In other “love” poems, there is love and desire for people. Even though “Kayla” was insidious, I was absolutely in love with her. She was the first woman I slept with and my first girlfriend. I talk a lot about the abuse in this relationship but there are also elements of my fierce feelings of love and loyalty towards her. There is also a poem in the book about the deep feelings another woman had towards me. In this poem, I spent hours in her room smoking crack while she told me many stories about her life. Soon she was telling me that God sent me to her, that I was an angel, and that I was sent to her for a reason. I wonder these days if she is still alive and I am afraid that fentanyl killed her. That is one thing I had to do for my recovery—letting go of people that I grew to care for. So these “love” poems are all about intimacy.
ROOM: I definitely felt that sense of intimacy reading the book as well as the difficulty of having to let go of people you care for. Did you face any challenges when writing and/or editing this book?
CB: I think the only challenge that I faced throughout the whole process was the fact that once this book was published, the entire world would know intimate details of my life. There are many things I did that I am not proud of. For a long time, I felt uncomfortable with the fact that for many years I had done outdoor street sex work. In fact, it was during the process of publishing poems in the sex worker anthology Hustling Verse (edited by Amber Dawn and Justin Ducharme) that I became unashamed and even proud of myself. Yes, I was a sex worker and these are my experiences. Fresh Pack of Smokes contains such personal stories and now anyone can read about them. For many years, I didn’t have sober friends who had done sex work so I didn’t really talk about it except sometimes to my counsellors. When my book was published, I met and connected with other women who had done sex work and it felt so good to talk about it with them. It was a definite release of pent-up emotion. So the only real challenge in doing this book has been becoming transparent about struggles in my life in front of the world.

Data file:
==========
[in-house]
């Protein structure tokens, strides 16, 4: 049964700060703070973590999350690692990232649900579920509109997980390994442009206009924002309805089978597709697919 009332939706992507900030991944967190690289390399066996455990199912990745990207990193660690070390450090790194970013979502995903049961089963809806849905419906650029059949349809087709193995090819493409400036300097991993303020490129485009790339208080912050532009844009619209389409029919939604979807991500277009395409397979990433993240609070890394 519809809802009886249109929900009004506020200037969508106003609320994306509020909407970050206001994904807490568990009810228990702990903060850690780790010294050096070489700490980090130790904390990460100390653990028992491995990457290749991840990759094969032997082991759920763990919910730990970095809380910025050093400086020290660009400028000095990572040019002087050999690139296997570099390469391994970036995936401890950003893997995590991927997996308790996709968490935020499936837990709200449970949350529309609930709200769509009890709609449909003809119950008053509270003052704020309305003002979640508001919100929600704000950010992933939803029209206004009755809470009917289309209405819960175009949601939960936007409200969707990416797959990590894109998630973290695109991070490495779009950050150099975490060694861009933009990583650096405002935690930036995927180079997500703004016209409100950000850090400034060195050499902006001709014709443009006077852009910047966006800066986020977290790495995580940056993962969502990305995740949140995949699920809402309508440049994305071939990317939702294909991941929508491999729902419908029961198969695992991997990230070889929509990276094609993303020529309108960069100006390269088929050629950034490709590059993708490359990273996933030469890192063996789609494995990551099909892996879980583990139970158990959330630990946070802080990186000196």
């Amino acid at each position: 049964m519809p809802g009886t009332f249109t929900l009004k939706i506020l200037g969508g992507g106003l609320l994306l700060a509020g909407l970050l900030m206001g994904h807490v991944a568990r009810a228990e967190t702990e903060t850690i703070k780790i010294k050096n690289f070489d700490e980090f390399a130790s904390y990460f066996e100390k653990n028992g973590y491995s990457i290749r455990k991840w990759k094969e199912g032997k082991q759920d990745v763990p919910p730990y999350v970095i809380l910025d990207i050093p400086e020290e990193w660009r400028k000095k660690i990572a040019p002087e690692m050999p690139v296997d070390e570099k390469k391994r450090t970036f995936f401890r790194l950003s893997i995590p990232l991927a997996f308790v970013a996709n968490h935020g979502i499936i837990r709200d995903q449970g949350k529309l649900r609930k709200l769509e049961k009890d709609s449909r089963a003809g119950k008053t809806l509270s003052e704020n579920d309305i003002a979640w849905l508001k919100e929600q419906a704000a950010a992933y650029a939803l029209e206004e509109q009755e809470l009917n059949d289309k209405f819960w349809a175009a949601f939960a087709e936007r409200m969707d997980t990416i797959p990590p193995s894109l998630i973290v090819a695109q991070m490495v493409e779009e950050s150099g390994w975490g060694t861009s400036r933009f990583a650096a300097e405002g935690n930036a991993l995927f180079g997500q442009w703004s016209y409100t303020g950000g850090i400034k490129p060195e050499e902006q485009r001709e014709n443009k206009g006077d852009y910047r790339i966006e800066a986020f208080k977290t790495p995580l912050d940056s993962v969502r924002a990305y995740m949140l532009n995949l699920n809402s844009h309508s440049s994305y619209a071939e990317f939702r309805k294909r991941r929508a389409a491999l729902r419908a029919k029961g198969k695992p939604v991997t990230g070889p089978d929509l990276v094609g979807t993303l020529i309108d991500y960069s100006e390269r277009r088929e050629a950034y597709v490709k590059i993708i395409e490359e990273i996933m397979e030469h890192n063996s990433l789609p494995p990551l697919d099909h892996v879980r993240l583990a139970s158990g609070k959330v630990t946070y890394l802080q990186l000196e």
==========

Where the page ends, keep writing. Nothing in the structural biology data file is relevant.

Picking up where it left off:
ROOM: What advice would you give to emerging writers or individuals who are interested in getting started?
CB: Never give up. Write anything that comes to your mind whether it is pages or just a few sentences. If you keep writing you will find what works for you and what doesn’t. I also think it’s fun to write about small mundane things and give life to them. You’ve got to practice too.